The Heart of Me Review
London, 1934. The Heart of Me begins with the funeral of the father of Madeleine (Olivia Williams) and Dinah (Helena Bonham Carter). Madeleine is married to Rickie (Paul Bettany) and they have a young son, Anthony (Luke Newberry). Dinah soon after announces her engagement but Rickie, who has long harboured an attraction for her, tells her to finish the betrothal and they begin an affair which has devastating consequences.
The period literary adaptation has been a staple of British cinema for decades, but gained particular impetus in the mid 1980s with the success of Merchant Ivory’s E.M. Forster adaptations, A Room with a View and Howards End. With a Conservative government in power at the time, these films and their many imitators were often seen as peddling a “heritage” view of Britain, and promoting literary values rather than cinematic ones. Many of these novels depend on nuances of character rather than plot, and can seem very undernourished in the third-person medium of cinema. True, the worst of these films were certainly turgid and dialogue-heavy despite arrays of prestigious actors and first-rate production values. Inevitably a backlash set in, which continues to this day, and now many filmmakers adapting a novel – British or occasionally American, usually published in the first half of the twentieth century – go out of their way to distance themselves from this tradition. (A good example was Michael Winterbottom’s Jude, out of Thomas Hardy, which took its visual cues from the French New Wave.) It’s fashionable to knock Merchant Ivory, but I won’t do that here, as they have been doing their own thing for more than forty years and their best films are very good by any standard. It’s not fair to judge them on their inferior imitators, and unfortunately The Heart of Me is one.
The film is based on Rosamond Lehmann’s The Echoing Grove (published relatively late for this genre’s source material, in 1953), which I haven’t read. You can’t fault the quality of the cast, or the care with which the film has been made. Thaddeus O’Sullivan began his career as a cinematographer, and he and his Hungarian DP Gyula Pados ensure the film looks good at least. But somehow the film remains uninvolving. Putting Helena Bonham Carter in a film like this is simply lazy casting: she’s been appearing in period pieces for two decades now, and there’s nothing in The Heart of Me that you haven’t seen from her before. Paul Bettany and Olivia Williams are newer names, though just as capable actors. Bettany fails to do much with a basically unsympathetic role. Williams comes off better as the wronged Madeleine. Her best scene is at the New Year’s Party twenty-odd minutes in, where you can see all manner of conflicting emotions play across her face: enjoyment of the spectacle, but an awareness that something is not quite right…as her husband and sister are busy committing adultery in a nearby room.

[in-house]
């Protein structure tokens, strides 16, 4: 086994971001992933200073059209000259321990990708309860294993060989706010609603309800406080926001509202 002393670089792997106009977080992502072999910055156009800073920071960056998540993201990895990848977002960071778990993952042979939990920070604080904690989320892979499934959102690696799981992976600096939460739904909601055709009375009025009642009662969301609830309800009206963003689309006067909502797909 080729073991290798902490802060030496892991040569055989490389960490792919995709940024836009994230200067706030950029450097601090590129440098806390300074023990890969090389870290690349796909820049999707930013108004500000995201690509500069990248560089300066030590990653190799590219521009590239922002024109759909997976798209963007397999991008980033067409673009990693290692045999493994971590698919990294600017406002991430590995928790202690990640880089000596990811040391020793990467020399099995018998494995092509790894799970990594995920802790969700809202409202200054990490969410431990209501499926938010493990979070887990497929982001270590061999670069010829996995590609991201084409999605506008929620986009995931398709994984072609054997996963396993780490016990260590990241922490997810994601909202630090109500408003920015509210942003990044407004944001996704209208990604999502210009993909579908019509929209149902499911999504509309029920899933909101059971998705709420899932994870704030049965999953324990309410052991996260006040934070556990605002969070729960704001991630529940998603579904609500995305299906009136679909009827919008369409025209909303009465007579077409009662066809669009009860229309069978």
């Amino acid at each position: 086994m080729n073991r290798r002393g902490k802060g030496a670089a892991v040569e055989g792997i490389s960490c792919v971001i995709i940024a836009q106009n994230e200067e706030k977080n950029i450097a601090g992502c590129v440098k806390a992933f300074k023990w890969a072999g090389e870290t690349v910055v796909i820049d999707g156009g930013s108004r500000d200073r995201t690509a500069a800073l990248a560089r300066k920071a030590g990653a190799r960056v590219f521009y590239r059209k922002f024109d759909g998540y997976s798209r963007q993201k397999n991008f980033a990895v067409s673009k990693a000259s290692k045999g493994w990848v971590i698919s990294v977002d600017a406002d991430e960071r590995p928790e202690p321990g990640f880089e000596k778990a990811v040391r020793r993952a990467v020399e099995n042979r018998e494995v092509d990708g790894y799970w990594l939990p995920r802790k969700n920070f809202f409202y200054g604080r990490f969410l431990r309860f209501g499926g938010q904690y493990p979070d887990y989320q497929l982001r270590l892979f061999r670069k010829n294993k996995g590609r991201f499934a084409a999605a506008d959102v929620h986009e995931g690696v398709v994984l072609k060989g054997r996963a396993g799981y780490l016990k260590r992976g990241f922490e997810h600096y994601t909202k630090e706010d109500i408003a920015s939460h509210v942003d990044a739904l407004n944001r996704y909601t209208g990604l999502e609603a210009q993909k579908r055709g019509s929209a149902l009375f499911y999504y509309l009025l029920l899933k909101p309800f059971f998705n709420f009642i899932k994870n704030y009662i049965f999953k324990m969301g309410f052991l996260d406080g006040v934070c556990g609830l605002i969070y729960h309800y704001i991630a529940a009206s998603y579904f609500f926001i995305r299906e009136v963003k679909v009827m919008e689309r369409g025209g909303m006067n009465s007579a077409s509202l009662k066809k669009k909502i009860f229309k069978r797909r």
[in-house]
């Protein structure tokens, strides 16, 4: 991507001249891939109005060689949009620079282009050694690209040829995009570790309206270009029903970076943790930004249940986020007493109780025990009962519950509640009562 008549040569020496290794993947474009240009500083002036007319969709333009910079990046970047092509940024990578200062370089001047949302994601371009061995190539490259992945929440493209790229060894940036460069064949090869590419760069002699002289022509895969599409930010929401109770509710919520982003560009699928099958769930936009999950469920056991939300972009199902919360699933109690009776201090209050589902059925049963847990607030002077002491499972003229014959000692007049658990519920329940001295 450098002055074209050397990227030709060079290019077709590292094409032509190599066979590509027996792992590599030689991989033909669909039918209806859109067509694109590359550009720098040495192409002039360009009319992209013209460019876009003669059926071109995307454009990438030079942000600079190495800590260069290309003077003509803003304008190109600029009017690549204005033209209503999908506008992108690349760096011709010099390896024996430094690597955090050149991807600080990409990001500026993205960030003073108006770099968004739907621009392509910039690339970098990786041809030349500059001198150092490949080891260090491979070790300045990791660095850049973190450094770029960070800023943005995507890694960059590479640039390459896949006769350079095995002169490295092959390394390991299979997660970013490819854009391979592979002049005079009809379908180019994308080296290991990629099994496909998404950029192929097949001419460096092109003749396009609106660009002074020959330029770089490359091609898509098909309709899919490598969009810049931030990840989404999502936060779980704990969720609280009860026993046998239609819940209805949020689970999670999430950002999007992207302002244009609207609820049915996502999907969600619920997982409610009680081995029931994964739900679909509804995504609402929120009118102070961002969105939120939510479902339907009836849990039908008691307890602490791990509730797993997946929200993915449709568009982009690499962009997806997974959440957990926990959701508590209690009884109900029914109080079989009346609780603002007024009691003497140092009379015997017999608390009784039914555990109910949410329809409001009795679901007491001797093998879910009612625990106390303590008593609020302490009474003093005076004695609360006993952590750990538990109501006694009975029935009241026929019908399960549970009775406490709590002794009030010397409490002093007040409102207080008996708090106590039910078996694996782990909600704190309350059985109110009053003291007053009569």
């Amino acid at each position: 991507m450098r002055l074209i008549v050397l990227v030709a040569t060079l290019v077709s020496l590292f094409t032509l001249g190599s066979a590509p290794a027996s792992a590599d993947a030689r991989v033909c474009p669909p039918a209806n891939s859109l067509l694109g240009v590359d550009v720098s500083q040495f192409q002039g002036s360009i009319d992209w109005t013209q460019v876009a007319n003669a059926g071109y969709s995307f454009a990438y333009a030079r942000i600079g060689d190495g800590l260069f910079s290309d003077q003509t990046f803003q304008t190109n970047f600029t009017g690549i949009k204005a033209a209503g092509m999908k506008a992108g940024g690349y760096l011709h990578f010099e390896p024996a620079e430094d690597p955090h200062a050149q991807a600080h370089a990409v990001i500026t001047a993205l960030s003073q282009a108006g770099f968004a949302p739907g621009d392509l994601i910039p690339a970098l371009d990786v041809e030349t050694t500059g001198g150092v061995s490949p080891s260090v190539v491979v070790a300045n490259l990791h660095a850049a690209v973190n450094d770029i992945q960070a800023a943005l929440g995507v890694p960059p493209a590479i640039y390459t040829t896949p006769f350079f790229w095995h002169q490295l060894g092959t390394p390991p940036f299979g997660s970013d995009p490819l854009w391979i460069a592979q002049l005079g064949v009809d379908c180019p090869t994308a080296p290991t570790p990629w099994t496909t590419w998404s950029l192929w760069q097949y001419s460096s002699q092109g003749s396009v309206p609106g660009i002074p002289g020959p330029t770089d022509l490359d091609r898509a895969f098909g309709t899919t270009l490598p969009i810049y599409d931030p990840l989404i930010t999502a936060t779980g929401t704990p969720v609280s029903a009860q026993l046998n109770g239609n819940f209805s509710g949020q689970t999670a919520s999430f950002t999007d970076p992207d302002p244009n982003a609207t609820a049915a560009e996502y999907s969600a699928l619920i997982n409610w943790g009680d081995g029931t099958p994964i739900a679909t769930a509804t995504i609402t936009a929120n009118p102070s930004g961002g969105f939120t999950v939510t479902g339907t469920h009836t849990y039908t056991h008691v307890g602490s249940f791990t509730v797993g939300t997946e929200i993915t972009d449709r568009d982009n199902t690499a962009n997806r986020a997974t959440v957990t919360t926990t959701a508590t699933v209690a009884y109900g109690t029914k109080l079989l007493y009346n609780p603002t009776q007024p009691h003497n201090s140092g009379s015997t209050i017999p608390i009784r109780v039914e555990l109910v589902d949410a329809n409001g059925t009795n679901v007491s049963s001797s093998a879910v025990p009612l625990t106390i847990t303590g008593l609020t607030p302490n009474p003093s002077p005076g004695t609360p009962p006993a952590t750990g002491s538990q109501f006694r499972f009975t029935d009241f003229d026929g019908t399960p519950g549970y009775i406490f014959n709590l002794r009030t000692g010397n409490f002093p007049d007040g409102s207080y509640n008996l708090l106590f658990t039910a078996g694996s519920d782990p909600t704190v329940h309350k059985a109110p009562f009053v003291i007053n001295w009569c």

Half an hour in, the film starts a series of flashforwards to 1946, and a meeting of the two sisters. O’Sullivan and Pados shoot this in brownish-earth tones. In these scenes we find out the fate of two characters. Perhaps this was intended to cast a fateful shadow over the final scenes, but it has the effect of draining them of drama and impact. The last scene would be more effective if O’Sullivan and screenwriter Lucinda Coxon hadn’t provided the film with built-in plot spoilers. Even so, the scene is probably too restrained for its own good.
Pathe’s DVD, which is encoded for Region 2 only, has an anamorphic transfer in the ratio of 1.85:1, which I have no doubt is the intended one. Most of the scenes are given a slightly soft, gauzy look, which makes the backgrounds a little grainy, and the colour scheme is more pastel than bold in hue. Blacks are solid, and shadow detail is fine. I have no doubt that all this is intentional, and I could find nothing wrong with the picture quality at all, so full marks. There are sixteen chapter stops.
The soundtrack is in Dolby Digital 5.1. This is a dialogue-driven film, so this isn’t really one to give your speakers a workout. Even the sound of a bomb going off during an air-raid scene is much more restrained than it would be in other films. There are some directional effects, but mostly the surrounds are given over to Nicholas Hooper’s score. This is string-dominated and almost entirely in the treble register, so the subwoofer doesn’t get a lot of use.
The main extra is a commentary by Thaddeus O’Sullivan and Lucinda Coxon. It’s an informative commentary, with some rapport between the two speakers, though not the most engaging ever committed to tape. As befits a former DP, O’Sullivan does spend much time discussing the look of the film, while Coxon does mention some differences between Lehmann’s novel and her screenplay. It’s a worthwhile listen, but I doubt one you’ll be returning to very often.
There is one deleted scene, introduced by Coxon, an encounter between Dinah and Rickie, which runs 4:18 (including the introduction). It’s in non-anamorphic 1.85:1 and is quite washed out compared to the main feature, with some noticeable artefacting. The Dolby Digital 2.0 soundtrack is fairly hollow-sounding. Finally, there’s the trailer, anamorphic 1.85:1 and with a Dolby Digital 5.1 soundtrack this time, running 2:16.
There clearly is an audience for upmarket, well-acted, essentially tasteful literary adaptations like this, and maybe I’m not part of it. You’ll know if you are. The picture can’t be faulted, and the extras are decent if not outstanding.